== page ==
Many years ago, I witnessed what happens when people who prevent others from speaking are not dealt with promptly.
During a Firing Line taping with William F. Buckley at Bard College in New York state on the topic of “Resolved: The ACLU is full of baloney” (the short answer is “yes”), two female activists stood up and started chanting “women of color have no voice.”
The moderator, a well-known liberal (well, okay, it was Michael Kinsley, who did an otherwise fine job), asked them politely to stop so the debate could continue, but the protesters refused. At this point, he could have motioned to the campus cops to remove them, but instead let them go on ad nauseam. I leaned over and whispered to then-ACLU President Nadine Strossen: “Nadine, do something. They’re your children.” I meant her ideological offspring, of course. And she did try to reason with them, to no avail.
Unlike some recent incidents, the debate finally went on after Mr. Kinsley gave in to the protesters’ tantrum and let them read a list of nonsensical left-wing ultimatums.
I’m not sure how much of this made the eventual PBS broadcast, but it showed the folly of giving in to the heckler’s veto. That’s when, in the name of free speech, someone silences someone else. Courts have made it clear that the heckler’s veto is not protected speech under the First Amendment, no more than falsely yelling “fire” in a crowded theater.
Since President Trump’s election, the left has been in full heckler’s veto mode, egged on by the same progressives who cheered the violent Occupy mobs in 2011 and 2012 and the goons disrupting the Trump rallies last year.
This past week, protesters threatened violence against Republican Party participants in the 82nd Avenue of Roses Parade in Portland, Oregon, and managed to get the event canceled. An anonymous email promised that “two hundred or more people” would “rush into the parade into the middle and drag and push those people out. police cannot stop us from shutting down roads so please consider your decision wisely.”
Last Wednesday, amid threats of violence, conservative author Ann Coulter was forced to cancel her speech at the University of California, Berkeley. In February, the campus had suffered $100,000 in property damage when black-clad leftist rioters stopped iconoclast Milo Yiannopoulos from speaking.
In March, sociologist Charles Murray was forced to change venues at Middlebury College in Vermont during a mob attack in which a female professor was injured. Middlebury itself may be failing to teach about constitutional rights, if a letter signed by 450 alumni prior to Murray’s appearance is any indication: “This is not an issue of freedom of speech. In this case we find the principle does not apply.”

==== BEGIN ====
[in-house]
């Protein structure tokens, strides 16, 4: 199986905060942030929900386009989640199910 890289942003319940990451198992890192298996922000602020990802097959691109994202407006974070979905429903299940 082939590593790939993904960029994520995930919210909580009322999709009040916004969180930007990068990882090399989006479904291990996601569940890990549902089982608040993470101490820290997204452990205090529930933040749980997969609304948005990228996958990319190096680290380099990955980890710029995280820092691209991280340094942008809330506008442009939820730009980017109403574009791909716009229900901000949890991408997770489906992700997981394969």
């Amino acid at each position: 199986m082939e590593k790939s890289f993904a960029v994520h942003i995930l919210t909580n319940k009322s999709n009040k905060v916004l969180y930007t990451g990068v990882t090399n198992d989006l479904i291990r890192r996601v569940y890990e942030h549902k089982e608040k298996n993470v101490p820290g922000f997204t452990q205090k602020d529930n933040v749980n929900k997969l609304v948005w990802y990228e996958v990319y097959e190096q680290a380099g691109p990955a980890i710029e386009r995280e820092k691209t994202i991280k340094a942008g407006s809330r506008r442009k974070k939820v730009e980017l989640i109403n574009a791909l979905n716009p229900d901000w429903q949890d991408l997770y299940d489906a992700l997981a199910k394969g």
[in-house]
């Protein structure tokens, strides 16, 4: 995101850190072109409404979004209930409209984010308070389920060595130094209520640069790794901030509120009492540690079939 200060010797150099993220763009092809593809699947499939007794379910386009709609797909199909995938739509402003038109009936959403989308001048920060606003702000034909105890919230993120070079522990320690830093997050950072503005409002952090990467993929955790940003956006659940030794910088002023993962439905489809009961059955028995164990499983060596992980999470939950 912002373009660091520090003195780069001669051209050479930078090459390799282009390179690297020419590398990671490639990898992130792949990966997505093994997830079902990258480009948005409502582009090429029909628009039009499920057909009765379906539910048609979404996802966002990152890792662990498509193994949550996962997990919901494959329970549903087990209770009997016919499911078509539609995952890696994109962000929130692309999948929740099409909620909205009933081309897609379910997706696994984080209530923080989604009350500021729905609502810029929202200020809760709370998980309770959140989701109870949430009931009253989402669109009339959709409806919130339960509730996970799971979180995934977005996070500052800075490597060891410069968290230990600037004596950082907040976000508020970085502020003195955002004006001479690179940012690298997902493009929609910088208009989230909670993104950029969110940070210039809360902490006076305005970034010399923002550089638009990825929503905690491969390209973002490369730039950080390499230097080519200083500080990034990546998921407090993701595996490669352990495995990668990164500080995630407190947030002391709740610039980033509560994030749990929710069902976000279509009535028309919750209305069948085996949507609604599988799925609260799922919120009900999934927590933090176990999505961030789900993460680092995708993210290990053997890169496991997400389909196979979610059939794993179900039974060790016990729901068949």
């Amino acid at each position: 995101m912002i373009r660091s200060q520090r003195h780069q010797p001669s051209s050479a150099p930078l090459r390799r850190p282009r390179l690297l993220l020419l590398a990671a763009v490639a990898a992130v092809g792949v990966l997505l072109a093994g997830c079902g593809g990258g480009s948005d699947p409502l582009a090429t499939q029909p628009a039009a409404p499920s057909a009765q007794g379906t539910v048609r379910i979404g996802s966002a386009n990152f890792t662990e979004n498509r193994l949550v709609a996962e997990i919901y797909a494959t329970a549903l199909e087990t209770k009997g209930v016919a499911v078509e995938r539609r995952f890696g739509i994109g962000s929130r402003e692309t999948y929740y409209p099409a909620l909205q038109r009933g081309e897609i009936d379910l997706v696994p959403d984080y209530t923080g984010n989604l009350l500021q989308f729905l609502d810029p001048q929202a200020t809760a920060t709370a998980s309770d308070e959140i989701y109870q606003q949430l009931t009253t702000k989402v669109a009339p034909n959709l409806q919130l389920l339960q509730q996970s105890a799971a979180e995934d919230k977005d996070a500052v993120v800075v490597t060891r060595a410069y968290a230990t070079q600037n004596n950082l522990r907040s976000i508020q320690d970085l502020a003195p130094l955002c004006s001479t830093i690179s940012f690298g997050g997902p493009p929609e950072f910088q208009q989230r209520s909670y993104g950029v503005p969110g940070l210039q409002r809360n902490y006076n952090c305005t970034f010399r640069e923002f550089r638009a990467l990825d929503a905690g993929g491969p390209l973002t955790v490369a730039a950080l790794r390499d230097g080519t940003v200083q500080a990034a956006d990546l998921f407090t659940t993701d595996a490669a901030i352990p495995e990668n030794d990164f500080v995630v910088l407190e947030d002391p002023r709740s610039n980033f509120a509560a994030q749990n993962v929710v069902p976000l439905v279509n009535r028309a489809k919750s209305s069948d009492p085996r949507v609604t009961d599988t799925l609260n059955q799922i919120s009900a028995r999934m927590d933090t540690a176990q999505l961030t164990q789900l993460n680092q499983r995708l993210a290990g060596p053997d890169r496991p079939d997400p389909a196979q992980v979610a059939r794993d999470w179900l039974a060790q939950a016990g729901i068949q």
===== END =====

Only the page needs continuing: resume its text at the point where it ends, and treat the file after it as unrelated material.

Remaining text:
Well, okay then. Disagree with us and you lose your rights.
In early April, hundreds of activists blocked an auditorium at Claremont McKenna College in California to prevent author Heather MacDonald from speaking. Ms. MacDonald’s analysis of crime statistics blows away the media narrative about racist cops spun by the Black Lives Matter movement. No wonder they wanted her silenced.
For the left, the issues themselves matter less than a show of force. As author Angelo M. Codevilla has observed, “The point of PC [political correctness] is not and has never been merely about any of the items that it imposes, but about the imposition itself.”
In State and Revolution (1918), Vladimir Lenin wrote: “The replacement of the bourgeois (middle class) by the proletariat state is impossible without a violent revolution it is still necessary to suppress the bourgeoisie and crush its resistance.”
Even if none of this involves something you hold dear, the mobs will get around to you if you’re out of step. A byproduct is the chilling effect it has had on discourse in general.
I recall when liberals and conservatives could agree to disagree during, say, a party, and leave as friends, or at least not as enemies. But when’s the last time you went to an eclectic gathering and heard genuine views exchanged? Nobody dares anymore. The left’s scorched-earth tactics have poisoned the well.
In Massachusetts, an editorial at The Wellesley News (the student newspaper of Wellesley College) on April 12 openly advocated attacking anyone who fails to bow to left-wing orthodoxy. Their definition of what will not be allowed includes “racism, sexism, homophobia, Islamophobia, transphobia or any other type of discriminatory speech. Shutting down rhetoric that undermines the existence and rights of others is not a violation of free speech; it is hate speech.”
The good little Maoists (who are punctuation-challenged) went on to declare, “if people are given the resources to learn and either continue to speak hate speech or refuse to adapt their beliefs, then hostility may be warranted.” Later, they denied that this meant engaging in violence.
Incidentally, Hillary Clinton’s alma mater (Wellesley College) charges about $63,300 annually for tuition, room and board. Apparently, that buys the finest brainwashing against the bourgeoisie that a campus can conjure.
Robert Knight is a senior fellow for the American Civil Rights Union. This column first appeared on The Washington Times’ website.
Copyright OneNewsNow.com. Reprinted with permission.